Exclusive: Colombian armed groups recruiting desperate Venezuelans, army says

FILE PHOTO: People walk along a pathway near the Colombian-Venezuelan border on the outskirts of Cucuta, Colombia June 10, 2019. REUTERS/Juan Pablo Bayona/File Photo

By Helen Murphy and Luis Jaime Acosta

ARAUCA/CUCUTA, Colombia (Reuters) – Venezuela’s crisis is spilling across the border into Colombia as Marxist rebels and right-wing paramilitaries recruit migrants to strengthen their ranks, according to five Colombian military commanders.

Violence still simmers in Colombia despite a 2016 peace deal with leftist FARC rebels, meant to end five decades of conflict. Dissident FARC fighters, the rebel National Liberation Army (ELN), right-wing paramilitaries and drug-trafficking gangs are battling each other and the military.

Keen for recruits, these armed groups are targeting Venezuelans as they traverse the porous 2,219-km (1,380-mile)frontier at illegal border crossings, according to the military officials, human rights officials and migrants themselves.

Five military commanders told Reuters that as many as 30% of insurgents in Colombia’s eastern border region are Venezuelans, willing to take up arms in return for food and pay.

“Recruitment of Venezuelans is happening,” said Colonel Arnulfo Traslavina, military commander of a special unit battling armed groups in Colombia’s eastern border state of Arauca. “The ranks of illegal armed groups are increasing. It’s a major threat to Colombia.”  

Nationwide, an estimated 10% of fighters are Venezuelan, the commanders said. Their estimates were based on information from informants, deserters, captured rebels and residents.

Reuters was not able to independently verify these figures.

The head of Colombia’s military and government spokesman on this issue, General Luis Fernando Navarro, told Reuters that armed groups were targeting Venezuelans because they were easier to recruit than Colombians.

At the last official count by military intelligence in May, there were 2,296 FARC dissident combatants and 2,402 fighters from the ELN in Colombia. Including their urban offshoots, the two groups total nearly 8,400 members.

Rebel numbers are small compared with the 250,000 combat troops in the armed forces but Colombia’s rugged jungle terrain – spread across a country the size of France and Spain – makes it difficult for the military to tackle small, mobile units of fighters.

The military officers say they had interrogated some Venezuelans who had defected from armed groups and identified Venezuelan nationals killed in combat. They did not provide a total number for Venezuelan casualties.

Reuters was not able independently to confirm the information provided by the commanders or speak directly to any Venezuelans who had been recruited by an armed group.

Several Venezuelan migrants told Reuters they had been approached by armed groups for recruitment on entering Colombia.

“They said I’d get clothes, food, money, accommodation, a cell phone,” said Gregorio, a 20-year-old Venezuelan migrant who said he was asked to join an unspecified group in the mountains as soon as he waded across the Tachira River onto Colombian soil.

“I was tempted, but scared… I’d been told there were bad people offering such things and I didn’t want to join,” said Gregorio, who declined to give his second name for fear of reprisals.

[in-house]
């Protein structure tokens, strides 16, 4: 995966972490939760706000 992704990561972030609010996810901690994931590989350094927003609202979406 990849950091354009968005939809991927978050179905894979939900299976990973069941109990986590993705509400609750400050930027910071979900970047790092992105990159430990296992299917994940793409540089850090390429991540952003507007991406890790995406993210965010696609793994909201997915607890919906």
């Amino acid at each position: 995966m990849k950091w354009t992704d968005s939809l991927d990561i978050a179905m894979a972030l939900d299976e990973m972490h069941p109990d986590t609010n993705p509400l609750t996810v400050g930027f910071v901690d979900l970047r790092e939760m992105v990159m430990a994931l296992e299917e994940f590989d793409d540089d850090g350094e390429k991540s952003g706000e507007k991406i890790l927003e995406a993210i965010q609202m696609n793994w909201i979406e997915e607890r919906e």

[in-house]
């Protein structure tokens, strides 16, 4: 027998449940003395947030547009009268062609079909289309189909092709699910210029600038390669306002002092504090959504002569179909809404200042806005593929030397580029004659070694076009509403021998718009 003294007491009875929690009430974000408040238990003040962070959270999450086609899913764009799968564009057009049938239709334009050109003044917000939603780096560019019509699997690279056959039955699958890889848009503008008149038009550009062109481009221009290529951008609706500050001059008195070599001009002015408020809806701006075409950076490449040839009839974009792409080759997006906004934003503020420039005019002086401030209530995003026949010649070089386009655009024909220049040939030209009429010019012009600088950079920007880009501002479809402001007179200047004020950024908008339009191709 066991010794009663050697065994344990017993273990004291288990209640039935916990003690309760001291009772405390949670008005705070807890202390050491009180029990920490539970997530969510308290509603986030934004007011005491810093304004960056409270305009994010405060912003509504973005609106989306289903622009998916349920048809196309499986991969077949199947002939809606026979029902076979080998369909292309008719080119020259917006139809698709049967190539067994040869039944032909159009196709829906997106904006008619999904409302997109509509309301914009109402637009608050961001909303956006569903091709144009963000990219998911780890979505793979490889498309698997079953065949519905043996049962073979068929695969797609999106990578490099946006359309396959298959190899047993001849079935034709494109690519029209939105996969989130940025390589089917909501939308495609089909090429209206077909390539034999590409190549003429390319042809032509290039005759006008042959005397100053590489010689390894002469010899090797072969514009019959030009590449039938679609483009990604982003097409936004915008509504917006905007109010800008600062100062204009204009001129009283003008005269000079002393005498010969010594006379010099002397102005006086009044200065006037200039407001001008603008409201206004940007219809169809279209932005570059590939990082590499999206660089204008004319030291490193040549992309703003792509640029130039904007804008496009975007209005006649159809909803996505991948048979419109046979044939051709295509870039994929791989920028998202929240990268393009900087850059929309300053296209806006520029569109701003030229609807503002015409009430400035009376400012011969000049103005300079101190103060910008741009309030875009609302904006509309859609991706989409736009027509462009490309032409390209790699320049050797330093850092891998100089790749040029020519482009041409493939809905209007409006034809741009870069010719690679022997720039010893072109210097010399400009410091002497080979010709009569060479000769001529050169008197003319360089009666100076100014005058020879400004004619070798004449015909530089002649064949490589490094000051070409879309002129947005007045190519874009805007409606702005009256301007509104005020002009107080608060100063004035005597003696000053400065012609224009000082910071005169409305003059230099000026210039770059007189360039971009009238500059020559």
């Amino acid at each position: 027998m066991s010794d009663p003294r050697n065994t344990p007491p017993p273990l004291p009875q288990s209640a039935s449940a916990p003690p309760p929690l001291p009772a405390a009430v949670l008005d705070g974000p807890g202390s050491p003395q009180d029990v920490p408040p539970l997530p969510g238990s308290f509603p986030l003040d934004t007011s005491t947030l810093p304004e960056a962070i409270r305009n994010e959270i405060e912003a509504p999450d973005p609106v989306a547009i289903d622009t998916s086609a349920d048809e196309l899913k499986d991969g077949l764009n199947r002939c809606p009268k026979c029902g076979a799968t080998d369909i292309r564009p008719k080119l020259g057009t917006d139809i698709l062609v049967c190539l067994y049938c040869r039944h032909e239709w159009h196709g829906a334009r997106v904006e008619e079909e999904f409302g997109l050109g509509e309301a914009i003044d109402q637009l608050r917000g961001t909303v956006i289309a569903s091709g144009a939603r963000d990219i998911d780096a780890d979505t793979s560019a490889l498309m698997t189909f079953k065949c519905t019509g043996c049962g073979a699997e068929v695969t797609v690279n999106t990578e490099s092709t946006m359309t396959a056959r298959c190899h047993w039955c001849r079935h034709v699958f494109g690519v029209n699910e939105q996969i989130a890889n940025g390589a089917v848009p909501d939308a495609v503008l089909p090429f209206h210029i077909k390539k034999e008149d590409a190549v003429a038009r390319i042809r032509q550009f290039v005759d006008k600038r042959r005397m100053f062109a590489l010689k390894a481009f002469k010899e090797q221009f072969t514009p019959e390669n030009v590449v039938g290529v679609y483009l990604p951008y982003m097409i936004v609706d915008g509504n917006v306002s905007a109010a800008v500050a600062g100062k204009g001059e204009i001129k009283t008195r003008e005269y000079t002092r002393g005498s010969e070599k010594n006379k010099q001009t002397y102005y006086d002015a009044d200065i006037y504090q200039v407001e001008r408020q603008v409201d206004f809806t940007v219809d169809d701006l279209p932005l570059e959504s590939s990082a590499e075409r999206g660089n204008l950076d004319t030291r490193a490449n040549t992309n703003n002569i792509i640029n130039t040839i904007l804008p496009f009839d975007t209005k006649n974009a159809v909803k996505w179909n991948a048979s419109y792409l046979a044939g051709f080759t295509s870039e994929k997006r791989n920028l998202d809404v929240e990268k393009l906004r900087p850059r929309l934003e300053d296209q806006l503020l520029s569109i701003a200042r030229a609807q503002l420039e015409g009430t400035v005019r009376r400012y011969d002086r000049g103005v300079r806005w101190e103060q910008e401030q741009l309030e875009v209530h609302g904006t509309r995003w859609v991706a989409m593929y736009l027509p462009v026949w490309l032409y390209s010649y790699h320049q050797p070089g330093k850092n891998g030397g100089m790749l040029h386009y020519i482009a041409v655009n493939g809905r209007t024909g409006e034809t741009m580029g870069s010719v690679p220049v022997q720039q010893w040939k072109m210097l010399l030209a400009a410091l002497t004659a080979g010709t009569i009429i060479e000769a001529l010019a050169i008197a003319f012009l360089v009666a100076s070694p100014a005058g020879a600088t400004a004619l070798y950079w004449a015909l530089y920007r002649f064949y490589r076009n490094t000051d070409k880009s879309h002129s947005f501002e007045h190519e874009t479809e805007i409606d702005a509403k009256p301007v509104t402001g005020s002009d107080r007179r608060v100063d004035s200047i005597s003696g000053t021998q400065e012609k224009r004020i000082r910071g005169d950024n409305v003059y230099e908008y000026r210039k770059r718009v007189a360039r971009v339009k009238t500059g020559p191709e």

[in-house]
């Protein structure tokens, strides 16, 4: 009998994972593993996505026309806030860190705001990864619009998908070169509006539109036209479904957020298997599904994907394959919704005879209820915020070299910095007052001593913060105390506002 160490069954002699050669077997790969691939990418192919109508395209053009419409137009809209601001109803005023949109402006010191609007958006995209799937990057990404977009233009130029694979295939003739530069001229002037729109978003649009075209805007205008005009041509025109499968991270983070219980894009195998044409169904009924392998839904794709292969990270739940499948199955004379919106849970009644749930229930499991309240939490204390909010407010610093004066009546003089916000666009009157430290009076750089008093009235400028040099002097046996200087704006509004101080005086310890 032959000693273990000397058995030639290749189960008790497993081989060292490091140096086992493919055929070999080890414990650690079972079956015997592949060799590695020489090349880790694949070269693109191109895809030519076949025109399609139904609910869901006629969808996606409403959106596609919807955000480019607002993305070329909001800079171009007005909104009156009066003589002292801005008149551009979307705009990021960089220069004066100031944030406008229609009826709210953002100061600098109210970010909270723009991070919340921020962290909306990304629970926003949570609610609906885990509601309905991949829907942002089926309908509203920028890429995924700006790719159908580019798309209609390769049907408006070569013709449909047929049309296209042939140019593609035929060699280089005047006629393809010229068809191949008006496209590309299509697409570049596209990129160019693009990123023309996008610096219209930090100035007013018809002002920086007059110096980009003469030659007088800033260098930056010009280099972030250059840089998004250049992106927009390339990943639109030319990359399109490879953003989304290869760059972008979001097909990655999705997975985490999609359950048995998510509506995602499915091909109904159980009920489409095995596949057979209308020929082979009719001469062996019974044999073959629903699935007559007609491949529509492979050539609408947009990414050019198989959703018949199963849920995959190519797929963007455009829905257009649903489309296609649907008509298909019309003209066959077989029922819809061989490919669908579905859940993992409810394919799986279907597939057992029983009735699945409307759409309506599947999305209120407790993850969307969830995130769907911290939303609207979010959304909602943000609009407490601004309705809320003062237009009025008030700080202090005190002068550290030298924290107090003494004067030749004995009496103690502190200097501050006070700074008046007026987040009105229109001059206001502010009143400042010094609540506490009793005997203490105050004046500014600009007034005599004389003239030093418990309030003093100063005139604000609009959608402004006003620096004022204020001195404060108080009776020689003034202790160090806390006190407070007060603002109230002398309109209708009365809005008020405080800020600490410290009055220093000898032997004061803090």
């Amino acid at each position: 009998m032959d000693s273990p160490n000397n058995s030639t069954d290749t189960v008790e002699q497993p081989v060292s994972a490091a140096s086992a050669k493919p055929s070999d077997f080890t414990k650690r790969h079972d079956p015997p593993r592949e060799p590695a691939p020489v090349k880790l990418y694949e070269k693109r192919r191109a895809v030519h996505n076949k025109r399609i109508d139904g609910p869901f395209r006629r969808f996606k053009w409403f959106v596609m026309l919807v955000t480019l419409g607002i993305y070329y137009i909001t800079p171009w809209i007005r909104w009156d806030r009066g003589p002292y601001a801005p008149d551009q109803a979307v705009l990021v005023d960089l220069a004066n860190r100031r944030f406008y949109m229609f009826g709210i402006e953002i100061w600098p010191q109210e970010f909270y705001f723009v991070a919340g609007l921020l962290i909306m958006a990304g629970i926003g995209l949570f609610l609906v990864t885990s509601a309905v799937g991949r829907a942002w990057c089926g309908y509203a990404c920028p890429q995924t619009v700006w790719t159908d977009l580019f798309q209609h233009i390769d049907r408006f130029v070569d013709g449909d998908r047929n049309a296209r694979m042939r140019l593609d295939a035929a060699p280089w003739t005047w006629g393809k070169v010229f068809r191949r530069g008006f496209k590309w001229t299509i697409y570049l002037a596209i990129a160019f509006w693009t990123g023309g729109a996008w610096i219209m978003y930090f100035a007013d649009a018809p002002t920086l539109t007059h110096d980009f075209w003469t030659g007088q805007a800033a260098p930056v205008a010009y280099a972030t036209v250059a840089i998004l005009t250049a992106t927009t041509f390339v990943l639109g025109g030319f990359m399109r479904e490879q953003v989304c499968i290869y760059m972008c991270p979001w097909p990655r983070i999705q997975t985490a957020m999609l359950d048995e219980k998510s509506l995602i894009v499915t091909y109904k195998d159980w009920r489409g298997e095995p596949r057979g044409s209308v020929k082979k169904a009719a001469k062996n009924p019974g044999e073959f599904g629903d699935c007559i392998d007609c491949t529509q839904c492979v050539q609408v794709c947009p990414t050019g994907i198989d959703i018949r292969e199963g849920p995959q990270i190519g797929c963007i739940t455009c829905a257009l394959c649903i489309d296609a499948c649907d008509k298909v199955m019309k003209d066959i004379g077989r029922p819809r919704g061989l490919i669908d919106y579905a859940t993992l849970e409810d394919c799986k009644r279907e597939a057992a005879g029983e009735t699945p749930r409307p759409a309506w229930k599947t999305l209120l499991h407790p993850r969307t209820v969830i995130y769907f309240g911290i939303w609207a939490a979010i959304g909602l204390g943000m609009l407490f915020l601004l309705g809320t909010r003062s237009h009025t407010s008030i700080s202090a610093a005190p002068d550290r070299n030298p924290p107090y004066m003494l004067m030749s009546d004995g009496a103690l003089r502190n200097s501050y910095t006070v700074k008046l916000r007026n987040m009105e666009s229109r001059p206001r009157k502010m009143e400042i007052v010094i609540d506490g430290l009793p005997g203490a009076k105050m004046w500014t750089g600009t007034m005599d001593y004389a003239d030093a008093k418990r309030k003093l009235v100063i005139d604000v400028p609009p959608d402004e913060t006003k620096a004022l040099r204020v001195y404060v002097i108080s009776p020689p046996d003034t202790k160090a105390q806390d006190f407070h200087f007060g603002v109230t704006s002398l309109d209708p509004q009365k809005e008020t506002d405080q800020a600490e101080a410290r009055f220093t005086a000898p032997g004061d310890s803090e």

An estimated 1.3 million Venezuelan migrants have settled in Colombia in recent years, fleeing shortages of food, electricity and water as the South American nation has seen its economy unravel amid a bloody political confrontation.

Most Venezuelans do not come to Colombia to enlist in insurgent groups but with almost nothing in their pockets, the prospect of food and shelter is enticing, said Deisson Marino, human rights ombudsman for the border region of Arauca.

“They end up enrolled in a war that has nothing to do with them,” said Marino, whose job involves traveling to remote areas and speaking to victims of the conflict and armed groups.

RECRUITING IN VENEZUELA

Colombia’s Defense Minister Guillermo Botero has said the military has more than doubled operations against armed groups since President Ivan Duque took office in August, looking to tackle a rise in illicit drug production and trafficking. Colombia is the world’s largest producer of cocaine.

“The ELN has been retreating – at least its leadership – to Venezuela where it’s recruiting for greater strength, to attack us,” Botero said recently.

A FARC dissident, who asked not to be identified, told Reuters the group was also present on Venezuelan soil and was recruiting Venezuelans.

The Venezuelan information ministry – which handles media inquiries for the government – did not respond to a request for comment about the conscription of Venezuelans by Colombia’s armed groups.

Venezuela’s government has acknowledged that the ELN and dissident FARC are present on its territory. It has said it does not support the groups or tolerate their presence, and that its troops pursue them as they would any other illegal group.

Representatives of the ELN did not immediately respond to requests for comment. The FARC, which became a political party after the peace deal and kept its former acronym, has publicly expelled the armed dissidents.

Since it was founded in 1964, the ELN has funded itself from kidnapping, drug trafficking and extortion but is increasingly making money from illegal migration, the officials said.